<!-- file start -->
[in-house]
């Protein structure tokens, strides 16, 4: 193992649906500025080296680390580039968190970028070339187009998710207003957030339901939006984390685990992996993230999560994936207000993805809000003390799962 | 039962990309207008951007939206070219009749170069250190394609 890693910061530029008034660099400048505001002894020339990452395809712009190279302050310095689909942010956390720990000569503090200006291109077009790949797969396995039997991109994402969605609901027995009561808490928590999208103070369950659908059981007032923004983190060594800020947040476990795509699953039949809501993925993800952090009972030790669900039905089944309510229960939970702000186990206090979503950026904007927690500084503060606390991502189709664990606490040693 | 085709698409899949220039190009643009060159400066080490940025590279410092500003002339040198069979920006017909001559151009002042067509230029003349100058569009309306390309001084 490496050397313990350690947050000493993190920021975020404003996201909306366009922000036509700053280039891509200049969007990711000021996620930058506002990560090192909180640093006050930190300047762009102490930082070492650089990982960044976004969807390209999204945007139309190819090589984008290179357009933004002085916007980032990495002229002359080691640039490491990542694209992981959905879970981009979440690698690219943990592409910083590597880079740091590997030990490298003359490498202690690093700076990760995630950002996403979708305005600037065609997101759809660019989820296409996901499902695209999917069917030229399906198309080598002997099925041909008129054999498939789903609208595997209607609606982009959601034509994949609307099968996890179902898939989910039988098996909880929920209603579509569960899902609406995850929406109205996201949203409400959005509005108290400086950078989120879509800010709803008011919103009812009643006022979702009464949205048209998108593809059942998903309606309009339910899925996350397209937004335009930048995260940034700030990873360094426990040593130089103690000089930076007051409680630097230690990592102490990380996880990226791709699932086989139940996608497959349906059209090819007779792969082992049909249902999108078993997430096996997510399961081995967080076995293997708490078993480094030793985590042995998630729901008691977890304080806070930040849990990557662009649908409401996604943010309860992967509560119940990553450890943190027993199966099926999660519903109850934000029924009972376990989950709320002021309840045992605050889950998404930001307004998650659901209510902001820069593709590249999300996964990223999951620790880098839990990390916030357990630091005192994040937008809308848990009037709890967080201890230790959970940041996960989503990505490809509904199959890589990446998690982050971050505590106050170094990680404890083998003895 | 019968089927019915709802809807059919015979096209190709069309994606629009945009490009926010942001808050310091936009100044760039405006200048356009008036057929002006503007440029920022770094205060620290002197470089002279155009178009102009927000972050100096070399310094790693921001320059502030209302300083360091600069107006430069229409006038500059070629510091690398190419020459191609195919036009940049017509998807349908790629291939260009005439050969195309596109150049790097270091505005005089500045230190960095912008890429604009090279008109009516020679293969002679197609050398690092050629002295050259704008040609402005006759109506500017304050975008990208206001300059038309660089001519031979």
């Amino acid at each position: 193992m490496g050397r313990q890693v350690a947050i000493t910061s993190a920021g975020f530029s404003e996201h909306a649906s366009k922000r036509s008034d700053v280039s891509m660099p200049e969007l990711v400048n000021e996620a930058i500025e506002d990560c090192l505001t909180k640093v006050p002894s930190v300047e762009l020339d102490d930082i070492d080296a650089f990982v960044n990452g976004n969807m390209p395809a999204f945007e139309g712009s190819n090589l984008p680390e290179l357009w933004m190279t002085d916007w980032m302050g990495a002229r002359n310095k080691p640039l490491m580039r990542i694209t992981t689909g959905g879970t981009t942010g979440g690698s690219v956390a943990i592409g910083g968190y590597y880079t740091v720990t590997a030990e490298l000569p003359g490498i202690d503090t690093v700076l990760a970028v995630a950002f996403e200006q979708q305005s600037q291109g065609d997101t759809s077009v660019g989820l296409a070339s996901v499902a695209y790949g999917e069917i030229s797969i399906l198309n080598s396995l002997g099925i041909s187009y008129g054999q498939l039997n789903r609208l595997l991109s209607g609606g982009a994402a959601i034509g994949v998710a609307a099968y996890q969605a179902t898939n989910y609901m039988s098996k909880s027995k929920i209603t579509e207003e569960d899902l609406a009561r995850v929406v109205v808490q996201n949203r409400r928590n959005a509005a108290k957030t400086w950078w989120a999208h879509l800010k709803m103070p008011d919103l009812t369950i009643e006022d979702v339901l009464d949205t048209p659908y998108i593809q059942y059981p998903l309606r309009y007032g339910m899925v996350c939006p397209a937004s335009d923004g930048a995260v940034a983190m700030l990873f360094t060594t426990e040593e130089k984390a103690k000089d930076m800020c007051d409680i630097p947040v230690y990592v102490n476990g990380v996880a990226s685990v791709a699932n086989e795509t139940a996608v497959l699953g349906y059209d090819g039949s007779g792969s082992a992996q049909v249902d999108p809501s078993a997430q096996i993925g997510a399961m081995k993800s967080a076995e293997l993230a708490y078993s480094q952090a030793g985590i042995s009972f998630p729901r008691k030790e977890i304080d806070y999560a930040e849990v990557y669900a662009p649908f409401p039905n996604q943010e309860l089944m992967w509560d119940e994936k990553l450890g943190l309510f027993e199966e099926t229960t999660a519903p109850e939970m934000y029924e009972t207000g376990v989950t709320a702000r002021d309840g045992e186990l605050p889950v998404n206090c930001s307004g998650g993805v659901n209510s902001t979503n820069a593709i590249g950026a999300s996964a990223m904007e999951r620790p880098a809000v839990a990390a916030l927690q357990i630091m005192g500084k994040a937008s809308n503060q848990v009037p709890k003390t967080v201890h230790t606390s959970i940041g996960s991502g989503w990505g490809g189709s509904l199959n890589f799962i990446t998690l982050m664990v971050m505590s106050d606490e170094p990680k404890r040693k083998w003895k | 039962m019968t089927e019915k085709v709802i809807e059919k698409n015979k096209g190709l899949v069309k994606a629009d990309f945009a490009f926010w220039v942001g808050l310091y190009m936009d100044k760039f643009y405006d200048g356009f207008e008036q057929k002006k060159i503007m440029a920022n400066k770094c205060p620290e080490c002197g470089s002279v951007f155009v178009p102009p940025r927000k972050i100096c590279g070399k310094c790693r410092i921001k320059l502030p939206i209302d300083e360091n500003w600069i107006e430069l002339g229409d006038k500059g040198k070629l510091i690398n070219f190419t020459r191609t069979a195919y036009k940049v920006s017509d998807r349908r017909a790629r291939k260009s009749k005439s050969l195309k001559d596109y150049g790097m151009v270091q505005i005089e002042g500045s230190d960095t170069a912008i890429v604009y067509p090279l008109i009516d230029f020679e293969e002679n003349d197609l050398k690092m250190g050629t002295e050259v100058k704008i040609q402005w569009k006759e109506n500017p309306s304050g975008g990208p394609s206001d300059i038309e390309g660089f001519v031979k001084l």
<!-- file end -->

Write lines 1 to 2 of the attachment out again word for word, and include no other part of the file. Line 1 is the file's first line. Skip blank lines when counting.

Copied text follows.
[in-house]
């Protein structure tokens, strides 16, 4: 193992649906500025080296680390580039968190970028070339187009998710207003957030339901939006984390685990992996993230999560994936207000993805809000003390799962 | 039962990309207008951007939206070219009749170069250190394609 890693910061530029008034660099400048505001002894020339990452395809712009190279302050310095689909942010956390720990000569503090200006291109077009790949797969396995039997991109994402969605609901027995009561808490928590999208103070369950659908059981007032923004983190060594800020947040476990795509699953039949809501993925993800952090009972030790669900039905089944309510229960939970702000186990206090979503950026904007927690500084503060606390991502189709664990606490040693 | 085709698409899949220039190009643009060159400066080490940025590279410092500003002339040198069979920006017909001559151009002042067509230029003349100058569009309306390309001084 490496050397313990350690947050000493993190920021975020404003996201909306366009922000036509700053280039891509200049969007990711000021996620930058506002990560090192909180640093006050930190300047762009102490930082070492650089990982960044976004969807390209999204945007139309190819090589984008290179357009933004002085916007980032990495002229002359080691640039490491990542694209992981959905879970981009979440690698690219943990592409910083590597880079740091590997030990490298003359490498202690690093700076990760995630950002996403979708305005600037065609997101759809660019989820296409996901499902695209999917069917030229399906198309080598002997099925041909008129054999498939789903609208595997209607609606982009959601034509994949609307099968996890179902898939989910039988098996909880929920209603579509569960899902609406995850929406109205996201949203409400959005509005108290400086950078989120879509800010709803008011919103009812009643006022979702009464949205048209998108593809059942998903309606309009339910899925996350397209937004335009930048995260940034700030990873360094426990040593130089103690000089930076007051409680630097230690990592102490990380996880990226791709699932086989139940996608497959349906059209090819007779792969082992049909249902999108078993997430096996997510399961081995967080076995293997708490078993480094030793985590042995998630729901008691977890304080806070930040849990990557662009649908409401996604943010309860992967509560119940990553450890943190027993199966099926999660519903109850934000029924009972376990989950709320002021309840045992605050889950998404930001307004998650659901209510902001820069593709590249999300996964990223999951620790880098839990990390916030357990630091005192994040937008809308848990009037709890967080201890230790959970940041996960989503990505490809509904199959890589990446998690982050971050505590106050170094990680404890083998003895 | 019968089927019915709802809807059919015979096209190709069309994606629009945009490009926010942001808050310091936009100044760039405006200048356009008036057929002006503007440029920022770094205060620290002197470089002279155009178009102009927000972050100096070399310094790693921001320059502030209302300083360091600069107006430069229409006038500059070629510091690398190419020459191609195919036009940049017509998807349908790629291939260009005439050969195309596109150049790097270091505005005089500045230190960095912008890429604009090279008109009516020679293969002679197609050398690092050629002295050259704008040609402005006759109506500017304050975008990208206001300059038309660089001519031979």